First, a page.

Medical Malpractice Lawsuits: What You Need To Know
Medical malpractice cases are some of the toughest personal injury cases that individuals may be facing today. Not only are these cases often very serious and very emotional, but the stakes are often very high.
The best way to make it through a medical malpractice lawsuit — especially if you are the victim of an alleged malpractice case — is to stay organized and informed throughout the whole process. With that in mind, here are just a few of the most important points about medical malpractice personal injury cases:
- In a medical malpractice case, a patient must prove that he or she suffered irreparable personal injuries because a doctor or medical professional exercised gross negligence while performing his or her duties. Medical malpractice cases cannot be filed against an individual who is not a medical professional.
- These personal injury cases must also show a clear connection between the patient’s injury and an established patient-doctor relationship. In other words, the injured patient must prove that he or she was paying that doctor for medical services and was legally under the care of that doctor.
- Some of the most common medical malpractice cases include injuries during birth (either to the child or the mother), cases where a doctor failed to diagnose an illness correctly, and cases where a doctor failed to treat an illness/injury correctly.
- Mistakes happen — even in the field of medicine, mistakes can (and do) happen all the time; in fact, the New England Journal of Medicine published a study which found that 66% of malpractice cases involved a simple mistake on the part of the doctor. The deciding factor in a medical malpractice case is whether the medical professional was grossly negligent. For example, it’s estimated that around 50% of all birth injuries could be avoided simply by looking for obstetrical risk factors and preparing for these risks just in case.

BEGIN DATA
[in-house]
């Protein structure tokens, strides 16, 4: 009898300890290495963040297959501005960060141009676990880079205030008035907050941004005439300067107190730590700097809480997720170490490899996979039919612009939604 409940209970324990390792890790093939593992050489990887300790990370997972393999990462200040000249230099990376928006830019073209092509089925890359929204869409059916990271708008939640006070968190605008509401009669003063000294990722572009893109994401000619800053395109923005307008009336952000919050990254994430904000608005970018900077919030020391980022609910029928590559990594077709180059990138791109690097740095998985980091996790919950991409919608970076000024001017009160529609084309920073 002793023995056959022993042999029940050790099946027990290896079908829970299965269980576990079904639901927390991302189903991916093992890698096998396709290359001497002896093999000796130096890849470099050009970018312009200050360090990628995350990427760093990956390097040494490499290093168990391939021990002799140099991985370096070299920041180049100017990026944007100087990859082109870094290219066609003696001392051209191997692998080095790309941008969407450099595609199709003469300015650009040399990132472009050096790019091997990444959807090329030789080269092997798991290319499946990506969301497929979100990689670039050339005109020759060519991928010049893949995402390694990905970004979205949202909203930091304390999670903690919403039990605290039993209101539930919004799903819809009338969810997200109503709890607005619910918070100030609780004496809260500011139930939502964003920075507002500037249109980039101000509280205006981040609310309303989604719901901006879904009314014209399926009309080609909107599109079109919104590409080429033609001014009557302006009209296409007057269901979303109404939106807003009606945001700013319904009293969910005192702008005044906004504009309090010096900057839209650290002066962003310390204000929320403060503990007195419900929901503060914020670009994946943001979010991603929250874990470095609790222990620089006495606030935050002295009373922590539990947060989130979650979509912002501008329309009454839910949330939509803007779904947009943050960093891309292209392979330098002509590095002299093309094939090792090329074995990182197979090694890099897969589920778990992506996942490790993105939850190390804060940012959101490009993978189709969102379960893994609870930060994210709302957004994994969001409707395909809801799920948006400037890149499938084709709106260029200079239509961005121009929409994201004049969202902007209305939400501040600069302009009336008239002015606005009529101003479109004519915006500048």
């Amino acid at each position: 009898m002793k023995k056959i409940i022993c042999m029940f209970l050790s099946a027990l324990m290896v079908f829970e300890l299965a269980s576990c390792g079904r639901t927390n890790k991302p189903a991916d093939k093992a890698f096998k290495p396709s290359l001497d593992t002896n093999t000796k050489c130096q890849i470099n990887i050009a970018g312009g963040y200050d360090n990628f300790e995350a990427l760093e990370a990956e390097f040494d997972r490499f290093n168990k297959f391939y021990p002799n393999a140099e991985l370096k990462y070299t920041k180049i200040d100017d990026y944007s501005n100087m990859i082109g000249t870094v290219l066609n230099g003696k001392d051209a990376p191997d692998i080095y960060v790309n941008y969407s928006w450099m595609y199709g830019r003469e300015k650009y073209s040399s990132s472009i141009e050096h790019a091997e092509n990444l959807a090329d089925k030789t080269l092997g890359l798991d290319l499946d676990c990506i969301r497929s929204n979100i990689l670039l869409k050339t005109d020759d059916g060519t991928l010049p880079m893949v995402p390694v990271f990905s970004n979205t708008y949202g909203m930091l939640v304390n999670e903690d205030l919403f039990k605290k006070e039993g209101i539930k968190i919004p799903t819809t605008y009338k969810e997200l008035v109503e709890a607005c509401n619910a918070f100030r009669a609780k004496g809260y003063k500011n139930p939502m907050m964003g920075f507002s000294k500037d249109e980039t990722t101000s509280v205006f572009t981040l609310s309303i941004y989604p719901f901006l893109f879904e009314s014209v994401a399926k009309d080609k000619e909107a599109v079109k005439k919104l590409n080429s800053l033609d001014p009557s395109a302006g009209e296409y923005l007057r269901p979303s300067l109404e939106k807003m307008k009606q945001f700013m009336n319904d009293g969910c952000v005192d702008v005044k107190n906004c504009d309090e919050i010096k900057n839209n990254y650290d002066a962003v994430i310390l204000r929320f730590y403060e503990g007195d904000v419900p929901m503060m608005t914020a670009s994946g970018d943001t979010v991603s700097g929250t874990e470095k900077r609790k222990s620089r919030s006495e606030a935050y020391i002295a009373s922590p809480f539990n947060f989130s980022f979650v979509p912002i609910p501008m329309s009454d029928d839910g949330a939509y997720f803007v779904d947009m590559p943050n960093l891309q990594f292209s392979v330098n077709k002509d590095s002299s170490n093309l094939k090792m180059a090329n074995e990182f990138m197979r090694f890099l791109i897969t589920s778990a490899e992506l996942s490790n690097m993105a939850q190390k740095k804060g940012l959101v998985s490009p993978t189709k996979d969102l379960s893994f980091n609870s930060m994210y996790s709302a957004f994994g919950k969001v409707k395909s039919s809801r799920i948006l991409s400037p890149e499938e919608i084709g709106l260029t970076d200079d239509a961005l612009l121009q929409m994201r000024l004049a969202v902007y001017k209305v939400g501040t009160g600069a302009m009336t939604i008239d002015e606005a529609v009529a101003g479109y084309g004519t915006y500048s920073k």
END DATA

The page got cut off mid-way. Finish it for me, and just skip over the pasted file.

- There must also be a clear connection between the doctor’s negligence and the patient’s injury. Many medical practice cases involve patients who were already sick when they first sought care from the physician, but if a specific action of the physician directly led to serious personal injuries, then the doctor would be considered responsible.
- Believe it or not, medical malpractice cases occur pretty frequently. According to the Journal of the American Medical Association (JAMA), it’s estimated that around 225,000 people die each year because of medical malpractice.
- Fatal injuries are often sustained in medical malpractice lawsuits, but patients can sustain non-fatal injuries and still press charges because the injury (or injuries) affected their quality of life.
The content on this website is for general informational purposes, not legal advice and does not constitute an attorney/client relationship.